NEW YORK – Wall Street prepared to cash in some of the previous session's big gains Wednesday, focusing on the weak economy after Barack Obama's election to the White House.
Tuesday's election results weren't surprising to the market, except perhaps in terms of the wide margin by which Obama beat John McCain. Rather, investors appeared to be gauging the economy's troubles again, and acknowledging the fact that stocks have recovered so sharply despite dismal data.
More grim readings are expected this week. After revealing the worst contraction in manufacturing sector activity in 26 years, the Institute for Supply Management is expected at 10 a.m. Eastern time Wednesday to report that the service sector shrank in October after expanding marginally in the previous month.
And later this week, the Labor Department releases its highly anticipated report on October job losses, which are predicted to be massive following a freeze-up in the credit markets that crimped many companies' ability to get financing. Economists on average expect a 200,000 drop in payrolls, according to Thomson/IFR.
Ahead of the market's open, Dow Jones industrial futures fell 97, or 1.01 percent, to 9,490. Standard & Poor's 500 index futures fell 14.00, or 1.40 percent, to 989.20, while Nasdaq 100 index futures fell 22.25, or 1.61 percent, to 1,358.25.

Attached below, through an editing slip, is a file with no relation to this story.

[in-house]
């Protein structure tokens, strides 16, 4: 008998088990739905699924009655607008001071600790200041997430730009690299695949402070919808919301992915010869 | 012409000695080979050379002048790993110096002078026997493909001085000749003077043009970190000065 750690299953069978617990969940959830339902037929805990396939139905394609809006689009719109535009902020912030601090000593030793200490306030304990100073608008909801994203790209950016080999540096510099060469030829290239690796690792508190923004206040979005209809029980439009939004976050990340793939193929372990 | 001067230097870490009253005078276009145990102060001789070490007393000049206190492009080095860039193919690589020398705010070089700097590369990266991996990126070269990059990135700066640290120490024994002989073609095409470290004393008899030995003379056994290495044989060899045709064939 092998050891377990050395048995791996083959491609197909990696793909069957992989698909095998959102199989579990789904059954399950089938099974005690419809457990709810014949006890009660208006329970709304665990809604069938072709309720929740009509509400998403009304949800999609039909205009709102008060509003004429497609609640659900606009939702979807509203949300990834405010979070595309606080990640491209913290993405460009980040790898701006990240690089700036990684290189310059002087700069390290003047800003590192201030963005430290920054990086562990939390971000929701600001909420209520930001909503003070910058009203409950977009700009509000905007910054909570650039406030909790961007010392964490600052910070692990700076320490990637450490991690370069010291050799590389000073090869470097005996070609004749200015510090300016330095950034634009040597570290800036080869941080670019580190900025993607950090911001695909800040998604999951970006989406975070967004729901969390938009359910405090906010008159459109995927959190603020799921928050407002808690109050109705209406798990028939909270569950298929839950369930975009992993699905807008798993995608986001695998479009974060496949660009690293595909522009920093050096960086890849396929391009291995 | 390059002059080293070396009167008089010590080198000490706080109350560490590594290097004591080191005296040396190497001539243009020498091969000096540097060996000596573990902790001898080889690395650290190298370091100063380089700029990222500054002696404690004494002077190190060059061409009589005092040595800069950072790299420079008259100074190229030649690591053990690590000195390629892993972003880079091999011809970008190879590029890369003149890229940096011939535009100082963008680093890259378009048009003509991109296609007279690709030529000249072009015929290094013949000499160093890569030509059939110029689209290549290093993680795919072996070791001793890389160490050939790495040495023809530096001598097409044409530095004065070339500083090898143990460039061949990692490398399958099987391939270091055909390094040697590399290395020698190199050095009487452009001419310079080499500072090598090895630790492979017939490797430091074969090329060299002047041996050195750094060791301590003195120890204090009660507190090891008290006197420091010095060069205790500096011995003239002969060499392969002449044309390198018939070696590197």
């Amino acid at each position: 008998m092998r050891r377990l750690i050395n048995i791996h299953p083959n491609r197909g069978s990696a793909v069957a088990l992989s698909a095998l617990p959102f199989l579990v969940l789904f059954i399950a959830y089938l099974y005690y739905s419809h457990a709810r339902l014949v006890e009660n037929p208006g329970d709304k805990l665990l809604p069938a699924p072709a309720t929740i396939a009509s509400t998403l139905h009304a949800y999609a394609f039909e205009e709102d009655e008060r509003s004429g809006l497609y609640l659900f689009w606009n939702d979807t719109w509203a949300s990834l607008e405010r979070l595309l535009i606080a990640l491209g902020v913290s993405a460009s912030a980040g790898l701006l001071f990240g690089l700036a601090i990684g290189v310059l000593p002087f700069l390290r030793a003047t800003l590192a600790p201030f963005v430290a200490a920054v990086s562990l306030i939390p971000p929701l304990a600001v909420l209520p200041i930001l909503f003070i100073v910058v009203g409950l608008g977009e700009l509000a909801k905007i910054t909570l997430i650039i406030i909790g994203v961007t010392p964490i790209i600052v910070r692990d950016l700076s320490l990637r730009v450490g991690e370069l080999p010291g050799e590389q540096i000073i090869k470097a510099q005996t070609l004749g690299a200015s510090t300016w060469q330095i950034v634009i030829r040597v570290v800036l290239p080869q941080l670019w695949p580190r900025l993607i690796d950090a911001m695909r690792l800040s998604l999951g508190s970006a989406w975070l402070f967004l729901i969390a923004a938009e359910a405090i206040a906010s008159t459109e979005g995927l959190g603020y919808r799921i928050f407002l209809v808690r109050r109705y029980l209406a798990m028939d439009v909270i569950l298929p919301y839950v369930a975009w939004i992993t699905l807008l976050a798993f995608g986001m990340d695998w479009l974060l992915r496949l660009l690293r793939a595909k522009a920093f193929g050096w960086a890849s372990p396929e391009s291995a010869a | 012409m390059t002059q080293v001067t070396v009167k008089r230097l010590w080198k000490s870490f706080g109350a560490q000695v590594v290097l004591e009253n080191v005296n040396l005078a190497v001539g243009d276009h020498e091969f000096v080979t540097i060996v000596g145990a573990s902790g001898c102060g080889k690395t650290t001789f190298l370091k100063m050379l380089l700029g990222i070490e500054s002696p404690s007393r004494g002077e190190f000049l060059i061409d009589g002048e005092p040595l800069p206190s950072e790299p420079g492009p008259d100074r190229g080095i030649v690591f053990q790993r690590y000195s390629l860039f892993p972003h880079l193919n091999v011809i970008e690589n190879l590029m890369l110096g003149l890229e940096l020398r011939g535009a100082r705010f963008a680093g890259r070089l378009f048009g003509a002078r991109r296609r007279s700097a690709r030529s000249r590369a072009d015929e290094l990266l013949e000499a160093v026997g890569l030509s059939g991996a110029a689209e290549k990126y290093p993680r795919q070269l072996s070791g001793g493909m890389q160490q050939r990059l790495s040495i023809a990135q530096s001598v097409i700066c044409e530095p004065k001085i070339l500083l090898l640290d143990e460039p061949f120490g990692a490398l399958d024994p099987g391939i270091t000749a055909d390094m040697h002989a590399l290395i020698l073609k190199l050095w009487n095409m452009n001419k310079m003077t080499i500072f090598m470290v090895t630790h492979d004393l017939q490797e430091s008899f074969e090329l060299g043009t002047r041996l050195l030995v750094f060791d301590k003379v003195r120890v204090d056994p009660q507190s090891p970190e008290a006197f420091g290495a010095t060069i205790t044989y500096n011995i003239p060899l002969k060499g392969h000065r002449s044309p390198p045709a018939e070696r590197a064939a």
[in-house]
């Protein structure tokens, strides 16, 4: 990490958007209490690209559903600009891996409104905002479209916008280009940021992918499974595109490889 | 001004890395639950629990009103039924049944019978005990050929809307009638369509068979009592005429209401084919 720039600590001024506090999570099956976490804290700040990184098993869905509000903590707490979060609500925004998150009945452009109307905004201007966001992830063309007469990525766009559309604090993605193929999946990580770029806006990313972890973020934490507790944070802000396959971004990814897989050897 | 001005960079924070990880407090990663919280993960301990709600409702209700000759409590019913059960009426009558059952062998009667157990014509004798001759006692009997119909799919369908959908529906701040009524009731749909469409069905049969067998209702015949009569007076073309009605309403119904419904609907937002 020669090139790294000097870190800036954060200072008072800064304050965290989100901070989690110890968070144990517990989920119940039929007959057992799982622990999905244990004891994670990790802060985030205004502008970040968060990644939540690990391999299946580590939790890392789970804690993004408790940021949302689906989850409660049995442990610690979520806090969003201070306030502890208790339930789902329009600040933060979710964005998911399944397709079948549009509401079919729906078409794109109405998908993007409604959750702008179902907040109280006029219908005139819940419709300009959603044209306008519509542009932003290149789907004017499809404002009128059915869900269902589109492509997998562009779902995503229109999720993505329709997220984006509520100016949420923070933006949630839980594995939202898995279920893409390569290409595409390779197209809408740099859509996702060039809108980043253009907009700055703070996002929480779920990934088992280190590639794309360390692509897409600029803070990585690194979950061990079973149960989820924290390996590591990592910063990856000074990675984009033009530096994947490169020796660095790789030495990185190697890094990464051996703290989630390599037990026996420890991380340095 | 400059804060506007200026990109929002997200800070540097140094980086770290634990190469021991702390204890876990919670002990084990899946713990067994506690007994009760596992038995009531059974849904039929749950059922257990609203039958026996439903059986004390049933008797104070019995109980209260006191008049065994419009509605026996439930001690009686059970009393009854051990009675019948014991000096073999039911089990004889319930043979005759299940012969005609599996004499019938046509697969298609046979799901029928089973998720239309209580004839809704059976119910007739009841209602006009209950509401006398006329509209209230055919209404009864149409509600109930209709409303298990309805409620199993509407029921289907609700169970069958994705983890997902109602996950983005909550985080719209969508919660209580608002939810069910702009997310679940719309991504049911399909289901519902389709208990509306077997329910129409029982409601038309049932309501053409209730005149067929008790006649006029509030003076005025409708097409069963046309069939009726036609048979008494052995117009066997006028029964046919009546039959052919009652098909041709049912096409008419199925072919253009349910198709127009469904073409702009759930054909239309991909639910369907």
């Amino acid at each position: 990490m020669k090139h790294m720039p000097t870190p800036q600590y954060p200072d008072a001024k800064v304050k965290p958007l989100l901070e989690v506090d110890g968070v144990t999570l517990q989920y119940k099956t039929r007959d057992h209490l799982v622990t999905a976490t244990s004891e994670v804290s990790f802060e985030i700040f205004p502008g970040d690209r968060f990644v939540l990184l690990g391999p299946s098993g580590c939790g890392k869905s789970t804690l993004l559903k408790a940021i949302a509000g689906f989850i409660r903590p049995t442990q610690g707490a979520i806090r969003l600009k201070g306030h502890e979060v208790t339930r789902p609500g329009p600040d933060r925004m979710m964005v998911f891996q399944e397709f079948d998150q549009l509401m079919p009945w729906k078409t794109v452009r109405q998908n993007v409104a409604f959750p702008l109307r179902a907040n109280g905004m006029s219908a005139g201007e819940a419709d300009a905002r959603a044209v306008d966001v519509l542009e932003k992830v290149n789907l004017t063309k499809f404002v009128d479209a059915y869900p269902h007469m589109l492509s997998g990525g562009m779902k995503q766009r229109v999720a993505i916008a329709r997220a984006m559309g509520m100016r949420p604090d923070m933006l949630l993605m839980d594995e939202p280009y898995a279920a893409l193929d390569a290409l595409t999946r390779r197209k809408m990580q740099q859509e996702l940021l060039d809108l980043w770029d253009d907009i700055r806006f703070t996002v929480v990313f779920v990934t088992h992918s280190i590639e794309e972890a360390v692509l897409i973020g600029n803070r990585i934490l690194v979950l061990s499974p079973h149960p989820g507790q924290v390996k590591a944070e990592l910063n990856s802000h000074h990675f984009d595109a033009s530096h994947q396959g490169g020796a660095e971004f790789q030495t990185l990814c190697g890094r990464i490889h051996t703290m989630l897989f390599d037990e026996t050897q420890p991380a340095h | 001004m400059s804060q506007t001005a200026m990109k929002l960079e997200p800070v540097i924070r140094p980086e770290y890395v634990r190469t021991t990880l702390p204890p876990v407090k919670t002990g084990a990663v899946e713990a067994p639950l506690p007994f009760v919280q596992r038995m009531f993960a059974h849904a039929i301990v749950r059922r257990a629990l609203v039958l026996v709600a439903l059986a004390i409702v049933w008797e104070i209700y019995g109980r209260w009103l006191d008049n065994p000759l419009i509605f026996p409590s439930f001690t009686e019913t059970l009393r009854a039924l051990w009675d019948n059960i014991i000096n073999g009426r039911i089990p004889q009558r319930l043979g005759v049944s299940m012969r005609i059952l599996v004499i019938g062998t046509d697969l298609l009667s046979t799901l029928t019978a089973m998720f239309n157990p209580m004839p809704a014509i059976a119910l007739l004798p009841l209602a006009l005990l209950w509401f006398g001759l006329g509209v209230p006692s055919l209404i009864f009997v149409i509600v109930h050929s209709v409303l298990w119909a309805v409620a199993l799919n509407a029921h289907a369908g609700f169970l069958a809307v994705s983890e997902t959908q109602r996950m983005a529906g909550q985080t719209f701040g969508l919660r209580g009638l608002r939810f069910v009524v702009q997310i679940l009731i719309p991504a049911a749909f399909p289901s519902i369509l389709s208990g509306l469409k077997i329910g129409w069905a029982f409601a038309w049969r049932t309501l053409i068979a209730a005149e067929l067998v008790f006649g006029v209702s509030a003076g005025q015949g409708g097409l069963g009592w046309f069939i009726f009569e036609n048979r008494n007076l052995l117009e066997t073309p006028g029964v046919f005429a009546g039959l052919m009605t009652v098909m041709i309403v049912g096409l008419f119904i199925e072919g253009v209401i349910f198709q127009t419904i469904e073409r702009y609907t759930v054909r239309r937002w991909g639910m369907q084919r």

Stocks soared Tuesday, with many investors believing that the worst of this year's financial crisis — at least at the systemic level — is behind them. Some on Wall Street are preparing for a traditional year-end rally despite the economy's problems.
The S&P 500, which on Tuesday closed above the 1,000 mark for the first time since Oct. 13, has climbed 18.3 percent in the past six sessions.
Obama will face an enormous budget deficit when he is sworn in Jan. 20. The current administration Wednesday will detail its plans to borrow a record $550 billion in the final three months of the year for the financial rescue efforts made in response to the global crisis. A Treasury Department official Monday projected the government would need to borrow an additional $368 billion in the first quarter of 2009.
The credit markets, while improved, remain far from healthy.
On Tuesday, banks continued to ratchet down the rates they charge one another for borrowing, but the key interbank lending rate — the London Interbank Offered Rate, or Libor — remains well above the Federal Reserve's target interest rate of 1.00 percent. Libor for three-month dollar loans fell to 2.51 percent Wednesday from 2.71 percent Tuesday.
And the bid for Treasury bills remains high. The three-month bill, considered one of the safest assets around, fell to 0.45 percent early Wednesday from 0.48 percent late Tuesday. A low yield indicates high demand.
On Wednesday, the dollar traded mixed against most other major currencies.
Light, sweet crude fell $1.93 to $68.60 a barrel in premarket electronic trading on the New York Mercantile Exchange.
In Asian trading, Japan's Nikkei index rose 4.46 percent, and Hong Kong's Hang Seng Index rose 3.17 percent. In afternoon trading in Europe, Britain's FTSE 100 fell 1.73 percent, Germany's DAX index fell 1.17 percent, and France's CAC-40 fell 1.92 percent.